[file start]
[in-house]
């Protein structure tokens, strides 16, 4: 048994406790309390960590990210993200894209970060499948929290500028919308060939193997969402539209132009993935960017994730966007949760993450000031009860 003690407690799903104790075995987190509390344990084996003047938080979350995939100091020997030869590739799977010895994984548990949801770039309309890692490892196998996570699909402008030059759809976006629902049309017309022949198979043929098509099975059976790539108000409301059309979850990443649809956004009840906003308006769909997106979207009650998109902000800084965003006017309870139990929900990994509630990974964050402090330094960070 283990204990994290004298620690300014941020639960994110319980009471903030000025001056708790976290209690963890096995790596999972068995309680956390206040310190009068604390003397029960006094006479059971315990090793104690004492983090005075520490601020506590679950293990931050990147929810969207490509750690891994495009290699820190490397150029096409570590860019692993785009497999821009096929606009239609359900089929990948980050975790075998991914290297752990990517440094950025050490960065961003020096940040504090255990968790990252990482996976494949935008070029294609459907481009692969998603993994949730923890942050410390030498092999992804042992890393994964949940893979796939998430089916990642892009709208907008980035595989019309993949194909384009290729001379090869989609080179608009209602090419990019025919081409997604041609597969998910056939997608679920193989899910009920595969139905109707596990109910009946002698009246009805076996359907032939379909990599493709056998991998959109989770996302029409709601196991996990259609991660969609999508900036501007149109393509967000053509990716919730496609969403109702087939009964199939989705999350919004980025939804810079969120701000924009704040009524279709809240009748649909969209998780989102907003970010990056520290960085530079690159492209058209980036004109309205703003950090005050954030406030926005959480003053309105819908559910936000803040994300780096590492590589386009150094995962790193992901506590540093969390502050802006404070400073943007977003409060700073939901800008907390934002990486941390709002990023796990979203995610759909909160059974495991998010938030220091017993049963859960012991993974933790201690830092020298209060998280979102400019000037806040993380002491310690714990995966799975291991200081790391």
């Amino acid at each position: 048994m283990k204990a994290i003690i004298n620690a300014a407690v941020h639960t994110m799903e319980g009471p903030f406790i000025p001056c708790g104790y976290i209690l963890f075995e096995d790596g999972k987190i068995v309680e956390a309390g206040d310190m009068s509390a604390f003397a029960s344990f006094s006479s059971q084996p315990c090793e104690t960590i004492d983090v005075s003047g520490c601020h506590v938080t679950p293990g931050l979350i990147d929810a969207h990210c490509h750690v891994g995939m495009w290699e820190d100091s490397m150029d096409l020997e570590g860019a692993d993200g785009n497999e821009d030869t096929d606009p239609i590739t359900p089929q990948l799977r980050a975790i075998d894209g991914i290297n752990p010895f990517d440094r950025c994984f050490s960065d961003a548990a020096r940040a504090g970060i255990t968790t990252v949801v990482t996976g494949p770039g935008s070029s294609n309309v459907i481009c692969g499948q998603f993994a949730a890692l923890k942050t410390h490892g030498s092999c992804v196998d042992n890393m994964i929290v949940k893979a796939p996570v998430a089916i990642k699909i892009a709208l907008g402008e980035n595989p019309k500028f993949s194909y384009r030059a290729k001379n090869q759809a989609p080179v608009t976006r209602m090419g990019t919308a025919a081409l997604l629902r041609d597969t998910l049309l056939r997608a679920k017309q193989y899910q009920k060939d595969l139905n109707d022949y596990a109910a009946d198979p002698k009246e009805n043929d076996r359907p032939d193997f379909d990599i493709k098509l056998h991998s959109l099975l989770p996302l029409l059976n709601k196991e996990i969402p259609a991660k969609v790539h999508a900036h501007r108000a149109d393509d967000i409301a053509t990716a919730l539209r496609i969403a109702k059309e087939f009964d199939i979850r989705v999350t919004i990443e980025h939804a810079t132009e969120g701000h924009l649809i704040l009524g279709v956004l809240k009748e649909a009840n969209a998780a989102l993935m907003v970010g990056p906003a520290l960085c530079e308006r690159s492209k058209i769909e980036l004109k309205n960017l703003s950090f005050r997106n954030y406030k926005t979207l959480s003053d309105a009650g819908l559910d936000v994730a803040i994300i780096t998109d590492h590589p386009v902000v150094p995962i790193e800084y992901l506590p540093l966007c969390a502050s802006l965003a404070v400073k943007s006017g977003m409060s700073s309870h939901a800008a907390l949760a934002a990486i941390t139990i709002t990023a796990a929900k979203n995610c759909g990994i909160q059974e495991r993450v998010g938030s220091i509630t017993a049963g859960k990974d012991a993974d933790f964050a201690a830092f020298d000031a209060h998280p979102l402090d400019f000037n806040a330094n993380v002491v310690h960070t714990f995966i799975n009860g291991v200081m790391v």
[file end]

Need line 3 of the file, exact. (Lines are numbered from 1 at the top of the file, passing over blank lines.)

């Amino acid at each position: 048994m283990k204990a994290i003690i004298n620690a300014a407690v941020h639960t994110m799903e319980g009471p903030f406790i000025p001056c708790g104790y976290i209690l963890f075995e096995d790596g999972k987190i068995v309680e956390a309390g206040d310190m009068s509390a604390f003397a029960s344990f006094s006479s059971q084996p315990c090793e104690t960590i004492d983090v005075s003047g520490c601020h506590v938080t679950p293990g931050l979350i990147d929810a969207h990210c490509h750690v891994g995939m495009w290699e820190d100091s490397m150029d096409l020997e570590g860019a692993d993200g785009n497999e821009d030869t096929d606009p239609i590739t359900p089929q990948l799977r980050a975790i075998d894209g991914i290297n752990p010895f990517d440094r950025c994984f050490s960065d961003a548990a020096r940040a504090g970060i255990t968790t990252v949801v990482t996976g494949p770039g935008s070029s294609n309309v459907i481009c692969g499948q998603f993994a949730a890692l923890k942050t410390h490892g030498s092999c992804v196998d042992n890393m994964i929290v949940k893979a796939p996570v998430a089916i990642k699909i892009a709208l907008g402008e980035n595989p019309k500028f993949s194909y384009r030059a290729k001379n090869q759809a989609p080179v608009t976006r209602m090419g990019t919308a025919a081409l997604l629902r041609d597969t998910l049309l056939r997608a679920k017309q193989y899910q009920k060939d595969l139905n109707d022949y596990a109910a009946d198979p002698k009246e009805n043929d076996r359907p032939d193997f379909d990599i493709k098509l056998h991998s959109l099975l989770p996302l029409l059976n709601k196991e996990i969402p259609a991660k969609v790539h999508a900036h501007r108000a149109d393509d967000i409301a053509t990716a919730l539209r496609i969403a109702k059309e087939f009964d199939i979850r989705v999350t919004i990443e980025h939804a810079t132009e969120g701000h924009l649809i704040l009524g279709v956004l809240k009748e649909a009840n969209a998780a989102l993935m907003v970010g990056p906003a520290l960085c530079e308006r690159s492209k058209i769909e980036l004109k309205n960017l703003s950090f005050r997106n954030y406030k926005t979207l959480s003053d309105a009650g819908l559910d936000v994730a803040i994300i780096t998109d590492h590589p386009v902000v150094p995962i790193e800084y992901l506590p540093l966007c969390a502050s802006l965003a404070v400073k943007s006017g977003m409060s700073s309870h939901a800008a907390l949760a934002a990486i941390t139990i709002t990023a796990a929900k979203n995610c759909g990994i909160q059974e495991r993450v998010g938030s220091i509630t017993a049963g859960k990974d012991a993974d933790f964050a201690a830092f020298d000031a209060h998280p979102l402090d400019f000037n806040a330094n993380v002491v310690h960070t714990f995966i799975n009860g291991v200081m790391v």